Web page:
Research Papers:

Alpha-mangostin induces apoptosis through activation of reactive oxygen species and ASK1/p38 signaling pathway in cervical cancer cells

Chien-Hsing Lee, Tsung-Ho Ying, Hui-Ling Chiou, Shu-Ching Hsieh, Shiua-Hua Wen, Ruey-Hwang Chou _ and Yi-Hsien Hsieh

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Oncotarget. 2017; 8:47425-47439. https://doi.org/10.18632/oncotarget.17659

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Chien-Hsing Lee1,2, Tsung-Ho Ying3,4, Hui-Ling Chiou5, Shu-Ching Hsieh5, Shiua-Hua Wen6, Ruey-Hwang Chou7,8,* and Yi-Hsien Hsieh6,9,10,*

1School of Chinese Medicine, College of Chinese Medicine, China Medical University, Taichung, Taiwan

2Division of Pediatric Surgery, Department of Surgery, China Medical University Children's Hospital, Taichung, Taiwan

3Department of Obstetrics and Gynecology, Chung Shan Medical University Hospital, Taichung, Taiwan

4Department of Obstetrics and Gynecology, School of Medicine, College of Medicine, Chung Shan Medical University, Taichung, Taiwan

5School of Medical Laboratory and Biotechnology, Chung Shan Medical University, Taichung, Taiwan

6Institute of Biochemistry, Microbiology and Immunology, Chung Shan Medical University, Taichung, Taiwan

7Graduate Institute of Biomedical Sciences and Center for Molecular Medicine, China Medical University, Taichung, Taiwan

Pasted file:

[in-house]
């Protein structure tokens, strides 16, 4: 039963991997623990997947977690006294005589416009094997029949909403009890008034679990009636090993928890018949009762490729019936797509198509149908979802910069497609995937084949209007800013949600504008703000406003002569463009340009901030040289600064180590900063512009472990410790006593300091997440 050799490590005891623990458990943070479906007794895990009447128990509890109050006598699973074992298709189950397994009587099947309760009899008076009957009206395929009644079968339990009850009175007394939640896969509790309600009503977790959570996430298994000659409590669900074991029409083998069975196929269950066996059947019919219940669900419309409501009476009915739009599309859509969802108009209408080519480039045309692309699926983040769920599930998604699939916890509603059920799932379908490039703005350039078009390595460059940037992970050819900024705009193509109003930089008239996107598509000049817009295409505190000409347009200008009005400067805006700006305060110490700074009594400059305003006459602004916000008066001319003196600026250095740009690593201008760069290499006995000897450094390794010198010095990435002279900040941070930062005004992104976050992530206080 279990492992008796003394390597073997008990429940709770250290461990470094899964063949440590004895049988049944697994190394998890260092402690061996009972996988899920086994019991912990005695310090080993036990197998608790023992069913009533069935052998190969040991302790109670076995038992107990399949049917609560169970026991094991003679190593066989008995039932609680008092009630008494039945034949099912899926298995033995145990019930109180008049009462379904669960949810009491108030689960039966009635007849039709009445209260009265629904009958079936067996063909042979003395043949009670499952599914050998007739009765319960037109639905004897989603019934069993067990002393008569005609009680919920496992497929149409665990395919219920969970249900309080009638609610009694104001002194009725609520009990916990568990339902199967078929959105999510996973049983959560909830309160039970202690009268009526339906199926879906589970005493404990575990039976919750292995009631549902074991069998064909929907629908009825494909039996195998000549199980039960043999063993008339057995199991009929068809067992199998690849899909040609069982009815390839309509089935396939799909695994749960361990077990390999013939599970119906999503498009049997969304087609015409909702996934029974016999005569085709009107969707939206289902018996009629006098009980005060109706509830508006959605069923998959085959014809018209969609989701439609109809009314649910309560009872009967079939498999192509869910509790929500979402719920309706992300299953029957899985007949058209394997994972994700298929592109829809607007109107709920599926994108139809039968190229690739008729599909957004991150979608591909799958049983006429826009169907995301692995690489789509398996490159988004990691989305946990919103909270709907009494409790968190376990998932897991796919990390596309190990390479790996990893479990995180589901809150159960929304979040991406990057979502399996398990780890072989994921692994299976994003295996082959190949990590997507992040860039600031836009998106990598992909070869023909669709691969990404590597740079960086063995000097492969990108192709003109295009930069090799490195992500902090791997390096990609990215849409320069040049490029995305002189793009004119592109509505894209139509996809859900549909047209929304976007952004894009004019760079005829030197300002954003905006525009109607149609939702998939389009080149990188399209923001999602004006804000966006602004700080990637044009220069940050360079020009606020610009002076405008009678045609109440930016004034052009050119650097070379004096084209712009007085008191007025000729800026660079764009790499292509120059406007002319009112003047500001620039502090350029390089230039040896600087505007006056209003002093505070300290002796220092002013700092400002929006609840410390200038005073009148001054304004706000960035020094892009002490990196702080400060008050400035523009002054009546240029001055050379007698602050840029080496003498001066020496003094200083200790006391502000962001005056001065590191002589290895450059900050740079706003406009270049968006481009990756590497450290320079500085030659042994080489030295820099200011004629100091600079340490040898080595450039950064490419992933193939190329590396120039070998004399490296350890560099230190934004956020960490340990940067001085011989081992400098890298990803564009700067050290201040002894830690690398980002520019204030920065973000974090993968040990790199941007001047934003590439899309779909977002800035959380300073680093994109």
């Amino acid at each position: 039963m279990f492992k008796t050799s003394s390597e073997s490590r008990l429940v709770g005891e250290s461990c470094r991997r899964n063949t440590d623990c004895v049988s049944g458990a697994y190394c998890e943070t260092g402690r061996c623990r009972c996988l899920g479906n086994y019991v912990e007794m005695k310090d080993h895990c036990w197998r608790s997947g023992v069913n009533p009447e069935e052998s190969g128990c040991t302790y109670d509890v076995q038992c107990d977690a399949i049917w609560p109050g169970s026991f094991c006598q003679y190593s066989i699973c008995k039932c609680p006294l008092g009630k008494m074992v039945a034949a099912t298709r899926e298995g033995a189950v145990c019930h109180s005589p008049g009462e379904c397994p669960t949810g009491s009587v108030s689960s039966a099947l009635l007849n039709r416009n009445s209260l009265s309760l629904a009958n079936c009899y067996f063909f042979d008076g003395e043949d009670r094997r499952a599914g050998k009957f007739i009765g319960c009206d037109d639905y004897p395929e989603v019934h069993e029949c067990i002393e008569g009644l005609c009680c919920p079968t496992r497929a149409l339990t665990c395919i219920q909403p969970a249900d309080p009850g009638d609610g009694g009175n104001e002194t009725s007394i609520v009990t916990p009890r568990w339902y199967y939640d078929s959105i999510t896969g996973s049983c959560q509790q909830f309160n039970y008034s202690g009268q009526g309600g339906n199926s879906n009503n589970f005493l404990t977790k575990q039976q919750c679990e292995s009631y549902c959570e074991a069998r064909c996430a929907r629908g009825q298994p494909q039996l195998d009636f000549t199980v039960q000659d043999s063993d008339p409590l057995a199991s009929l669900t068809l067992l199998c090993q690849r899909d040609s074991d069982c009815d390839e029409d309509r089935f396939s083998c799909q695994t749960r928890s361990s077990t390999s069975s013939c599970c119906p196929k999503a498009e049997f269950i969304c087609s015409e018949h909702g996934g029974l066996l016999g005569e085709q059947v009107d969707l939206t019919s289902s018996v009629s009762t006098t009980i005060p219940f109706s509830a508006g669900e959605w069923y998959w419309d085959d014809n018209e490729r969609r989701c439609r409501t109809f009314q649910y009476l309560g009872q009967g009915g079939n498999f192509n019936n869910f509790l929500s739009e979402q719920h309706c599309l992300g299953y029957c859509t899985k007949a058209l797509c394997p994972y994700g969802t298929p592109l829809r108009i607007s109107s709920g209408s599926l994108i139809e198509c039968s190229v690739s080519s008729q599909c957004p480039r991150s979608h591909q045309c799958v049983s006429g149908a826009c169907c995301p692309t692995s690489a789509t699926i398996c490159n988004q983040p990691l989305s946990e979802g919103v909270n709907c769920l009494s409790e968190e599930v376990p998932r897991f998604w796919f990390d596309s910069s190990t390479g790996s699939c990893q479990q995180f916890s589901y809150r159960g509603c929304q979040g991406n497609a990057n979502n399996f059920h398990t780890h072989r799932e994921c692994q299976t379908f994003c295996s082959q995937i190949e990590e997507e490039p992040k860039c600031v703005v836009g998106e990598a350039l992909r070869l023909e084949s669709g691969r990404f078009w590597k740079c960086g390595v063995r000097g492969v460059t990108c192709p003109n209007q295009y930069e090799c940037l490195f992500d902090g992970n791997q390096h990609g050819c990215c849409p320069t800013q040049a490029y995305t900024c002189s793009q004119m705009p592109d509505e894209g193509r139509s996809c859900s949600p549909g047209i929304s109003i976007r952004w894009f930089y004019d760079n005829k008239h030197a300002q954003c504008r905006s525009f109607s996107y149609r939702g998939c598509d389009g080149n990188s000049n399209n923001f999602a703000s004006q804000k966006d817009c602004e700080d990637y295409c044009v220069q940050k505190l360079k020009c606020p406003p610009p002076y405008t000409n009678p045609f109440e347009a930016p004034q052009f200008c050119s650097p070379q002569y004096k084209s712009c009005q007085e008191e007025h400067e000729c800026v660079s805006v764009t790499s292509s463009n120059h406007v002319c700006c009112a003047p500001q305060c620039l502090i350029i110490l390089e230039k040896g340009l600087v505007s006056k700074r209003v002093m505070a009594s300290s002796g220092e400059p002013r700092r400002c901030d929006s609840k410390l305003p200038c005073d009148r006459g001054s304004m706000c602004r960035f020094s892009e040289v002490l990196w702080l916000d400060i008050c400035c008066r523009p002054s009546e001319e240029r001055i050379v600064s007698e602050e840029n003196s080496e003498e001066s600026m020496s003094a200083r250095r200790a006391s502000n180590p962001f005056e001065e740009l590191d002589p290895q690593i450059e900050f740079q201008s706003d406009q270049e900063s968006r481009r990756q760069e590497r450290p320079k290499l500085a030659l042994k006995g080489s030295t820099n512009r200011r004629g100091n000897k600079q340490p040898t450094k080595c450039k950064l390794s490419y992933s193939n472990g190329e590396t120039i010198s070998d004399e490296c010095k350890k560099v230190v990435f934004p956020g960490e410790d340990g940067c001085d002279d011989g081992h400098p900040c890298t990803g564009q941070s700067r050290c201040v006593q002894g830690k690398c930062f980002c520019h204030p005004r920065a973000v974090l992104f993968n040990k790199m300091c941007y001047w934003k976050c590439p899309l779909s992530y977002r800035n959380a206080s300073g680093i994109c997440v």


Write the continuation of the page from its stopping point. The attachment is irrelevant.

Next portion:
8Department of Biotechnology, Asia University, Taichung, Taiwan

9Department of Biochemistry, School of Medicine, Chung Shan Medical University, Taichung, Taiwan

10Clinical Laboratory, Chung Shan Medical University Hospital, Taichung, Taiwan

*These authors contributed equally to this work

Correspondence to:

Ruey-Hwang Chou, email: rhchou@gmail.com

Yi-Hsien Hsieh, email: hyhsien@csmu.edu.tw

Keywords: α-mangostin, apoptosis, reactive oxygen species, p38MAPK, cervical cancer

Received: November 02, 2016     Accepted: April 20, 2017     Published: May 07, 2017


Alpha-mangostin, a natural xanthonoid, has been reported to possess the anti-cancer property in various types of human cancer. However, its effects and mechanism of α-mangostin in cervical cancer remain unclear. We found that α-mangostin effectively inhibited cell viability, resulted in loss of mitochondrial membrane potential (MMP), release of cytochrome C, increase of Bax, decrease of Bcl-2, and activation of caspase-9/caspase-3 cascade in cervical cancer cells. Alpha-mangostin elevated the contents of reactive oxygen species (ROS) to activate p38. Disrupting ASK1/p38 signaling pathway by a specific inhibitor of p38, or by the siRNAs against ASK1, MKK3/6, or p38, significantly abolished α-mangostin-induced cell death and apoptotic responses. Moreover, α-mangostin also repressed tumor growth in accordance with increased levels of p-ASK1, p-p38, cleaved-PARP and cleaved-caspase-3 in the tumor mass from the mouse xenograft model of cervical cancer. In the current study, we provided first evidence to demonstrate that dietary antioxidant α-mangostin could inhibit the tumor growth of cervical cancer cells through enhancing ROS amounts to activate ASK1/p38 signaling pathway and damage the integrity of mitochondria and thereby induction of apoptosis in cervical cancer cells.

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